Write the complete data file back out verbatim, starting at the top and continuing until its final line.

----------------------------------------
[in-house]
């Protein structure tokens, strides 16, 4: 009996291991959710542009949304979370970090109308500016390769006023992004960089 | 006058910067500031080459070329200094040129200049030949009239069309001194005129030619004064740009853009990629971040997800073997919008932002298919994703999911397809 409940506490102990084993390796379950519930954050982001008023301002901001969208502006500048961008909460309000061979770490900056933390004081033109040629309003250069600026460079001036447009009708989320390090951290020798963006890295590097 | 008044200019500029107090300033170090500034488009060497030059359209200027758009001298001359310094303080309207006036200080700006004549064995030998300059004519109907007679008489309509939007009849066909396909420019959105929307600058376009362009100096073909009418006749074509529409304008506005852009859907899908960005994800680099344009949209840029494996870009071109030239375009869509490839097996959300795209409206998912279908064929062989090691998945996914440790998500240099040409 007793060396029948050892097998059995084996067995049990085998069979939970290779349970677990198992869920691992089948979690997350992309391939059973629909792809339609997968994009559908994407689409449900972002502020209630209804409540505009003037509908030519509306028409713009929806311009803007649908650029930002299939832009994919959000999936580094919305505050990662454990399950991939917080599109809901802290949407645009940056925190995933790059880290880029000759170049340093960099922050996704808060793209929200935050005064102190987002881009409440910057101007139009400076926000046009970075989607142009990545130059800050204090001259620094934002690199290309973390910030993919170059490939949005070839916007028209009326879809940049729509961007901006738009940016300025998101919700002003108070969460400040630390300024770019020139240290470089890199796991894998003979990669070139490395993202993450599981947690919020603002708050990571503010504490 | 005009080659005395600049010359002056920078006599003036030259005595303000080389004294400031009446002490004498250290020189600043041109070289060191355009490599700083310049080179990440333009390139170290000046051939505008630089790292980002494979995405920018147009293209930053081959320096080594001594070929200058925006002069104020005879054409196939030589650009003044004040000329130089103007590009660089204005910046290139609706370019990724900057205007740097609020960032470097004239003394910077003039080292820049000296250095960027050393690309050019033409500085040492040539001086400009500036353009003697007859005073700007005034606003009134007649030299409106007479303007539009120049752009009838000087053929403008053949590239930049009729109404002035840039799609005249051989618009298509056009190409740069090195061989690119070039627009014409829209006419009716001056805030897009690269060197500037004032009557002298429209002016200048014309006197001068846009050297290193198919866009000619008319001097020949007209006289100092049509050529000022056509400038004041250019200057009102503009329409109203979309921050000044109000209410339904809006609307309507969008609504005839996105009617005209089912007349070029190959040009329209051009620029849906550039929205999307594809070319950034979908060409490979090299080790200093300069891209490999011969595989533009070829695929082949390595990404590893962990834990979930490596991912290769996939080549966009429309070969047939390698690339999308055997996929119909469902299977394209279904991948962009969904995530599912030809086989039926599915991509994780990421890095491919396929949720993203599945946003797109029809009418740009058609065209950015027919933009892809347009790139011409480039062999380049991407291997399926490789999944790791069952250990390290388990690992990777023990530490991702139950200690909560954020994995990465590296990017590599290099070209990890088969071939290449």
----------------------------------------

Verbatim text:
[in-house]
């Protein structure tokens, strides 16, 4: 009996291991959710542009949304979370970090109308500016390769006023992004960089 | 006058910067500031080459070329200094040129200049030949009239069309001194005129030619004064740009853009990629971040997800073997919008932002298919994703999911397809 409940506490102990084993390796379950519930954050982001008023301002901001969208502006500048961008909460309000061979770490900056933390004081033109040629309003250069600026460079001036447009009708989320390090951290020798963006890295590097 | 008044200019500029107090300033170090500034488009060497030059359209200027758009001298001359310094303080309207006036200080700006004549064995030998300059004519109907007679008489309509939007009849066909396909420019959105929307600058376009362009100096073909009418006749074509529409304008506005852009859907899908960005994800680099344009949209840029494996870009071109030239375009869509490839097996959300795209409206998912279908064929062989090691998945996914440790998500240099040409 007793060396029948050892097998059995084996067995049990085998069979939970290779349970677990198992869920691992089948979690997350992309391939059973629909792809339609997968994009559908994407689409449900972002502020209630209804409540505009003037509908030519509306028409713009929806311009803007649908650029930002299939832009994919959000999936580094919305505050990662454990399950991939917080599109809901802290949407645009940056925190995933790059880290880029000759170049340093960099922050996704808060793209929200935050005064102190987002881009409440910057101007139009400076926000046009970075989607142009990545130059800050204090001259620094934002690199290309973390910030993919170059490939949005070839916007028209009326879809940049729509961007901006738009940016300025998101919700002003108070969460400040630390300024770019020139240290470089890199796991894998003979990669070139490395993202993450599981947690919020603002708050990571503010504490 | 005009080659005395600049010359002056920078006599003036030259005595303000080389004294400031009446002490004498250290020189600043041109070289060191355009490599700083310049080179990440333009390139170290000046051939505008630089790292980002494979995405920018147009293209930053081959320096080594001594070929200058925006002069104020005879054409196939030589650009003044004040000329130089103007590009660089204005910046290139609706370019990724900057205007740097609020960032470097004239003394910077003039080292820049000296250095960027050393690309050019033409500085040492040539001086400009500036353009003697007859005073700007005034606003009134007649030299409106007479303007539009120049752009009838000087053929403008053949590239930049009729109404002035840039799609005249051989618009298509056009190409740069090195061989690119070039627009014409829209006419009716001056805030897009690269060197500037004032009557002298429209002016200048014309006197001068846009050297290193198919866009000619008319001097020949007209006289100092049509050529000022056509400038004041250019200057009102503009329409109203979309921050000044109000209410339904809006609307309507969008609504005839996105009617005209089912007349070029190959040009329209051009620029849906550039929205999307594809070319950034979908060409490979090299080790200093300069891209490999011969595989533009070829695929082949390595990404590893962990834990979930490596991912290769996939080549966009429309070969047939390698690339999308055997996929119909469902299977394209279904991948962009969904995530599912030809086989039926599915991509994780990421890095491919396929949720993203599945946003797109029809009418740009058609065209950015027919933009892809347009790139011409480039062999380049991407291997399926490789999944790791069952250990390290388990690992990777023990530490991702139950200690909560954020994995990465590296990017590599290099070209990890088969071939290449």